Driven by young adults wanting to decide themselves what CPE is in their home, Tom Robey, senior VP of investor relations for Time Warner Cable (NYSE: TWC), said the pay-TV industry is migrating to a "bring your own device" model.
Speaking at a lunch event Thursday for Jefferies investors, Robey said the transition from leased set-tops will take years, and TWC doesn't envision ever abandoning the business completely.
Robey's comments mirror those of TWC Chairman and CEO Rob Marcus, who has said trials of a new streaming pay-TV service being conducted by the MSO in New York -- which currently uses TV Everywhere services and Roku devices -- are primarily aimed at dispensing of CPE costs.
"This should have positive [capital expenditure] implications," said Jefferies analyst Mike McCormack.
"The benefits are significant, including both capital and operating efficiencies," he added. "Additional investments in the backbone and access networks are likely, but do not sound onerous and back office/provisioning appear to be the impediments to larger scale availability. Body language suggests the company is not aggressively considering an out of territory offering for competitive reasons, though programming rights may also impose some limitations."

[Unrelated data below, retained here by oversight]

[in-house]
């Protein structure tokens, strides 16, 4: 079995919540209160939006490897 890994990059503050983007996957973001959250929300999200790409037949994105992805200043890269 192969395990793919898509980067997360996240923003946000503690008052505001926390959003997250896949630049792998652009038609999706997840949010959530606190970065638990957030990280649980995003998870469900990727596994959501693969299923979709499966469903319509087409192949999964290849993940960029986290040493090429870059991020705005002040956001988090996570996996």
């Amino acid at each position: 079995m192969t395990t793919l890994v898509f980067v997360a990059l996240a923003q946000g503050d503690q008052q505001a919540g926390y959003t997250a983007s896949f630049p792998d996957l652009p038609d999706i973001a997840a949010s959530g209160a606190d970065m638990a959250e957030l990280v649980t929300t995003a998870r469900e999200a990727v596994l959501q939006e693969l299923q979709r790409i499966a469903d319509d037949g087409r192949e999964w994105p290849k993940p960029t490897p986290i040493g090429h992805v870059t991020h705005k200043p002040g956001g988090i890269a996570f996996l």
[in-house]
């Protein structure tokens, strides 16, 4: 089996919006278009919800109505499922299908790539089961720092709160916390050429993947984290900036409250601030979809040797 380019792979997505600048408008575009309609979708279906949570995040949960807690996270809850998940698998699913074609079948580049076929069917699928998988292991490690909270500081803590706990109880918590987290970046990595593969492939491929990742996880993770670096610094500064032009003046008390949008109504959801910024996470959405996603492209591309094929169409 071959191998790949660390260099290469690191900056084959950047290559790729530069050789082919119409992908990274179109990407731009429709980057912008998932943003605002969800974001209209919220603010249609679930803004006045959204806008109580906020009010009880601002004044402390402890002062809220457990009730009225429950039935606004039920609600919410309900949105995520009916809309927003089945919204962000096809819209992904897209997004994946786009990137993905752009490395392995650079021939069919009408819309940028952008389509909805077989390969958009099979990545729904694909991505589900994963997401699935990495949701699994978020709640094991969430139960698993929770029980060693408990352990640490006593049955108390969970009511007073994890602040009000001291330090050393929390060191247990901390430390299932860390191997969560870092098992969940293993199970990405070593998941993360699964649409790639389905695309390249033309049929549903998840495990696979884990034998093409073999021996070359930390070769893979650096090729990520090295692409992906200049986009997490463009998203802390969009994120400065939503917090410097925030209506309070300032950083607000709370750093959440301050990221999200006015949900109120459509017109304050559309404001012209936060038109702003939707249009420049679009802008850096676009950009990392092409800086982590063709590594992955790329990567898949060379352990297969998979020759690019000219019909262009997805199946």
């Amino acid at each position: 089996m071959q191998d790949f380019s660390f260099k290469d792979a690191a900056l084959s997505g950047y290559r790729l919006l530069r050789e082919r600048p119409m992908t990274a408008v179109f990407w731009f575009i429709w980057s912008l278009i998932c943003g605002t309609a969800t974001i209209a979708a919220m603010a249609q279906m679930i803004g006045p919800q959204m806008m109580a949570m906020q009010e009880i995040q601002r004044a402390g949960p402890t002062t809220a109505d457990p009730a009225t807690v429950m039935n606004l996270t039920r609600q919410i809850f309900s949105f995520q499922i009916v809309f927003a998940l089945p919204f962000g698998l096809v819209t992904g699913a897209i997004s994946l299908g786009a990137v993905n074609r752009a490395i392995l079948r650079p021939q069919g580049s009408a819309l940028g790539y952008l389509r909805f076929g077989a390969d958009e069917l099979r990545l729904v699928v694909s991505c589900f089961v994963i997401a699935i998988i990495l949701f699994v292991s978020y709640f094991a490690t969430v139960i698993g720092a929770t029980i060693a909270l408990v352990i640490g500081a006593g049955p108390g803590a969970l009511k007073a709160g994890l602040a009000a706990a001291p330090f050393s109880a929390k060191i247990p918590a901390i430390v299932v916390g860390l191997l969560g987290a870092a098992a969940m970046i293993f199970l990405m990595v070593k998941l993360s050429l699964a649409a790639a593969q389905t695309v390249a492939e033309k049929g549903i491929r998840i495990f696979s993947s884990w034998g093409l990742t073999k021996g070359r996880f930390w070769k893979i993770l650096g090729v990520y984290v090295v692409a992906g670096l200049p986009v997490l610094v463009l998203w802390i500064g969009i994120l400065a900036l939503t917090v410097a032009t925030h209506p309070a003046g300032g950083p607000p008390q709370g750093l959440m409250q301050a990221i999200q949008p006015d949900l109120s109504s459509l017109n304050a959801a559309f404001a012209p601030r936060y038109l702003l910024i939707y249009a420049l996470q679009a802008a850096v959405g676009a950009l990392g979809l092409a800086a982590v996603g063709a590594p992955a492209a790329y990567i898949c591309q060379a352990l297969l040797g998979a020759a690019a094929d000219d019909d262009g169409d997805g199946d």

TWC's move toward a BYOD approach to set-tops comes as the FCC, under pressure from Congress, is looking for ways to goose the market for retail set-tops that can work in the pay-TV ecosystem. Sens. Ed Markey (D-Mass.) and Richard Blumenthal (D-Conn.) are leading a crusade to end what they describe as a cash grab by operators, who they claim are reaping $20 billion a year by leasing their own set-tops.
Jefferies' McCormack, however, noted that the Senators are leaving the high costs of advanced set-tops out of the equation. "The notion that rental fees are pure profit is misguided given the associated operating costs," he said.
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